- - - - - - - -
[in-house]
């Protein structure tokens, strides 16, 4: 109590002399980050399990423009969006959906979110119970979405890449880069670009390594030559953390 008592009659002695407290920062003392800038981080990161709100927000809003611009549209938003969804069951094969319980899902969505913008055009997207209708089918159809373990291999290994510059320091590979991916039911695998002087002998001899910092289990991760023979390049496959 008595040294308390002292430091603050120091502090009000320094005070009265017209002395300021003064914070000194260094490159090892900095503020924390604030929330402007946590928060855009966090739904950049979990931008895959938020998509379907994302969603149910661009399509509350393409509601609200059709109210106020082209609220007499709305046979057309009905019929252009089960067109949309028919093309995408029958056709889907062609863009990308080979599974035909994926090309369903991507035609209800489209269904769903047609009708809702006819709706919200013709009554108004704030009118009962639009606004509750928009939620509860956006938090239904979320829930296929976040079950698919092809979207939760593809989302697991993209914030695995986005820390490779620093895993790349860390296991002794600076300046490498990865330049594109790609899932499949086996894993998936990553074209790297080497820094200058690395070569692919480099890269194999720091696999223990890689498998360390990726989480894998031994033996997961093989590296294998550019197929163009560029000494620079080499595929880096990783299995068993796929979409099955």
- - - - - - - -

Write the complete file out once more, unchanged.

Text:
[in-house]
């Protein structure tokens, strides 16, 4: 109590002399980050399990423009969006959906979110119970979405890449880069670009390594030559953390 008592009659002695407290920062003392800038981080990161709100927000809003611009549209938003969804069951094969319980899902969505913008055009997207209708089918159809373990291999290994510059320091590979991916039911695998002087002998001899910092289990991760023979390049496959 008595040294308390002292430091603050120091502090009000320094005070009265017209002395300021003064914070000194260094490159090892900095503020924390604030929330402007946590928060855009966090739904950049979990931008895959938020998509379907994302969603149910661009399509509350393409509601609200059709109210106020082209609220007499709305046979057309009905019929252009089960067109949309028919093309995408029958056709889907062609863009990308080979599974035909994926090309369903991507035609209800489209269904769903047609009708809702006819709706919200013709009554108004704030009118009962639009606004509750928009939620509860956006938090239904979320829930296929976040079950698919092809979207939760593809989302697991993209914030695995986005820390490779620093895993790349860390296991002794600076300046490498990865330049594109790609899932499949086996894993998936990553074209790297080497820094200058690395070569692919480099890269194999720091696999223990890689498998360390990726989480894998031994033996997961093989590296294998550019197929163009560029000494620079080499595929880096990783299995068993796929979409099955």